What does playing the race card mean, Bob? Try OJ, Jesse Jackson, Al Sharpeton...they can describe it much better than I. Jackson and Sharpeton have made nice personal fortunes by employing it.
But Mike, you were using it as part of your argument. You are responsible for defining your terms, aren't you?
Pointing at other people and saying they [in]can[/i] describe it doesn't actually take responsibility for the use of the term in an argument now, does it? Just because they [in]can[/i] describe it, doesn't mean that they actually have described it at all. Nor does it mean that whatever definition they might offer is the one you agree with.
Near as I can tell, it only means that you haven't answered the question. In order for me to talk about with you sensibly about something you call "the race card," you're going to have to tell me what that thing is in terms that both of us understand. I'm not dumb, I am willing to admit flaws on my own part, those flaws that I see in the Democratic party position and difficulties I have with President Obama. You and others who have seen me write have seen me do so. I ask that you simply explain what "the race card" is clearly, so I can understand it and so that other folks can understand it; and to bear with whatever difficulties I have in getting this and in understanding it. In the end, I may not agree with you, but I do want to understand you and the thinking around this notion. It's something that I've been hearing for years and it makes little sense to me at all.
Your republican bias theory really doesn't hold a lot of water. Before Obama, you had to look very hard to find blacks in prominent positions in the democratic party or the government when democrats ruled. They had no Connie Rice or Colin Powell, for example. They paid a lot of lip service to blacks but little on substance but then that's fodder for a whole new thread.
I was very specific about my Republican bias comments. You changed the subject to Black office holders rather than Republican suppression of the black vote, and didn't address the comments I did make. Let me address the comments you did make, however, because, while the Republican party has not in the last perhaps 75 years been much of a haven for working class or poverty level folks of any sort and blacks (people of color these days, perhaps) have seldom risen out of that group, the Republicans have been active in seeking folks for high appointive office and for major responsibility. For that I believe they (and you, Mike) deserve great credit. The offices that you mention are of course appointive offices, and I suspect that it may be difficult for the Republican base to support a person of color for a major elective office. That is only a supposition on my part, and perhaps an unfounded one.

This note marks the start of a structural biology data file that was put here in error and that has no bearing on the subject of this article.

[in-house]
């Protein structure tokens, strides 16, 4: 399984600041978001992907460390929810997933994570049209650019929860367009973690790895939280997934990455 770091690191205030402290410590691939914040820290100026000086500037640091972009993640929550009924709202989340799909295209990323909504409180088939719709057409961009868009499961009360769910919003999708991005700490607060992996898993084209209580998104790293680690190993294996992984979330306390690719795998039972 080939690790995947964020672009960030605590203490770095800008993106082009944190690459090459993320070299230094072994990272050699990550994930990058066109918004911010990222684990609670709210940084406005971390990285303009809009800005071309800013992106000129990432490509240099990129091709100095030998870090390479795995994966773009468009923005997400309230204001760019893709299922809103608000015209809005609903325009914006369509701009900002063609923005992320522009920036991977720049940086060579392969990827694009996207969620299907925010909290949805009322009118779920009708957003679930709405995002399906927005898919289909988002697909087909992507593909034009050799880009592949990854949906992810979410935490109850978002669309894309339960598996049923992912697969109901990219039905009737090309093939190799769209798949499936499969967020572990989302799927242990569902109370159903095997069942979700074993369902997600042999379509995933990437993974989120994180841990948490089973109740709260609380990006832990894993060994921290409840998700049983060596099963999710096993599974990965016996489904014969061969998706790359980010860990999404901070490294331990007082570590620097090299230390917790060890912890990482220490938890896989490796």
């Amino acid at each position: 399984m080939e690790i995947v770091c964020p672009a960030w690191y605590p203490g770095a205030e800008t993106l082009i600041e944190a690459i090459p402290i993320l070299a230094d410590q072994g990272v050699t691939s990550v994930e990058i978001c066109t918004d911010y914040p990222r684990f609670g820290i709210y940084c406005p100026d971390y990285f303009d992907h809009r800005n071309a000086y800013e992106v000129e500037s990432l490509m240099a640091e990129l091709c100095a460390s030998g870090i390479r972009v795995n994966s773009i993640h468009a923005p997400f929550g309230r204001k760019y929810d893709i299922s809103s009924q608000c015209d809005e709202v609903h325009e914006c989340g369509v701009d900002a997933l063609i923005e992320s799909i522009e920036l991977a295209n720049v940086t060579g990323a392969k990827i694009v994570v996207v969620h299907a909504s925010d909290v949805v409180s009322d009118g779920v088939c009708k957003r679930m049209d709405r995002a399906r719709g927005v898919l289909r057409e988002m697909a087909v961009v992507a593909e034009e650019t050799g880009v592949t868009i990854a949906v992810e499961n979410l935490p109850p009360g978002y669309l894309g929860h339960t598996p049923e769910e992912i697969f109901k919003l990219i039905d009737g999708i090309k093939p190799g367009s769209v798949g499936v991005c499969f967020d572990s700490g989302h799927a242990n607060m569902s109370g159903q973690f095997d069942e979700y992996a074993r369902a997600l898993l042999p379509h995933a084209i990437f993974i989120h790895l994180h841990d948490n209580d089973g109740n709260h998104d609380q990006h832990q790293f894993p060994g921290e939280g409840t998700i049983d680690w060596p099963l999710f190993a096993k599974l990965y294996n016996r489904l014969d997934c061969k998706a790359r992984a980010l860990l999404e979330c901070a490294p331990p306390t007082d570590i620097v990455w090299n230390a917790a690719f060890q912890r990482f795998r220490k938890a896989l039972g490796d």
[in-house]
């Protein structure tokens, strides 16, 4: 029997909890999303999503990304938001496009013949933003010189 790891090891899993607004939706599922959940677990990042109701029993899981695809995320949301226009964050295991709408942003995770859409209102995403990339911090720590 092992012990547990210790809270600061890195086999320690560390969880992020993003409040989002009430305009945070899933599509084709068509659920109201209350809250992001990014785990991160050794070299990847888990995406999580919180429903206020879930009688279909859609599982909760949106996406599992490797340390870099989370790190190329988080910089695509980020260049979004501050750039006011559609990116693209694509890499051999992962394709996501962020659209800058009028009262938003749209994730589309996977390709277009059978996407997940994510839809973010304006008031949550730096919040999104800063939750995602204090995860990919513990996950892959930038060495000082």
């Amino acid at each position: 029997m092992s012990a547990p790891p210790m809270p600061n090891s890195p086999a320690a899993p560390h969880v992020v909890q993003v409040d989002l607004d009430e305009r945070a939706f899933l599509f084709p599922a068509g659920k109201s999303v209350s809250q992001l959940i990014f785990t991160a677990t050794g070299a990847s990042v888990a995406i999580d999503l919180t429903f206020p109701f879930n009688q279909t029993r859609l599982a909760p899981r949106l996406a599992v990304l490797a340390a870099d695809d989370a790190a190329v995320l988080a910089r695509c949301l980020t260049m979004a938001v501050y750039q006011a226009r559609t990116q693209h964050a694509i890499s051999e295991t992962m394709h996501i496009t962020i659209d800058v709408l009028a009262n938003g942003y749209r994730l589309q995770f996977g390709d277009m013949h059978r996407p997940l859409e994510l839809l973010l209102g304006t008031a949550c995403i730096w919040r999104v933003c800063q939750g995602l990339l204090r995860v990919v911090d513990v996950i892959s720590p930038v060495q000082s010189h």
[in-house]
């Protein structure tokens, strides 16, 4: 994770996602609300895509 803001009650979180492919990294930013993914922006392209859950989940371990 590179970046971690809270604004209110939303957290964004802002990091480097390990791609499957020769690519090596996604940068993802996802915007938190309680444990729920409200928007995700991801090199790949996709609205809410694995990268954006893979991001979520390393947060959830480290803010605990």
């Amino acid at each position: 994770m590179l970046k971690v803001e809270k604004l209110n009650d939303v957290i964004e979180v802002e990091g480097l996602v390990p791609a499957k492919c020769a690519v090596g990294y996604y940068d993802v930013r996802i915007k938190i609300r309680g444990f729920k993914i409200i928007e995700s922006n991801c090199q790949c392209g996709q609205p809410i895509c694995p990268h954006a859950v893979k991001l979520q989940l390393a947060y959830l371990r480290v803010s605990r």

In fact, I believe that the Democratic Party's history with race has been very poor overall. I think I've been over this with you before. The Democrats remained in power for a very long time through a sort of devil's bargain with the Dixiecrats, and by not so covertly supporting segregation in the South. I think this is one of the great shames not only of the Democratic Party, but of the United States as a whole as well. But right now, I feel a special responsibility as a Democrat to that history. We as Democrats have a lot to make up for.
I am pleased to say that the party broke with the Dixiecrats over the Civil Rights act in 1968. This is one of the many reasons we lost that election. The entire south, pretty much en masse either became Republican or went with Wallace, who openly supported segregation. When the Wallace party withered, many of his folks became Republicans as well.
The Republicans, which till that time had been a center right party, began its slide to the far right. A lot of the more moderate voices in the Republican Party died off or were discarded. Even today, some Republicans in are nostalgic for those grand old days of yesteryear. I remind folks of Trent Lott's speech of last year or the year before.
A fair number of those Republicans are former Democrats. This speaks well for nobody. And there are plenty of fairly racist Democrats as well. I think that everybody has a bit of it simply rooted in the sense of who are people who are like my family and who are people who aren't like my family that a kid acquires when growing up.
That opinion could get me shot some places, I'm fairly sure. I know it did when I brought it up a long time ago in social work school.
I would put it to you, Mike, that if you believe that there aren't many prominent black Democrats, that you haven't looked at the Democratic national conventions to see how many black folks are there. These are the same folks who are powers in the national, state, county and local party structures.
You might try comparing that to the Republican party conventions.
If you get a chance, you might try responding to my comments about Republican attempts to exclude blacks from the election rolls in the states I mentioned.
Also, how are things going on any actual convictions on any of the stuff about ACORN? Has ACORN been found guilty of any wrongdoing? If so, where might I read about it?
Sincerely, Bob Kaven
P.S. I hope you're feeling much better, Mike. My trip had to be extended, but you were much on my mind and I was rooting for you.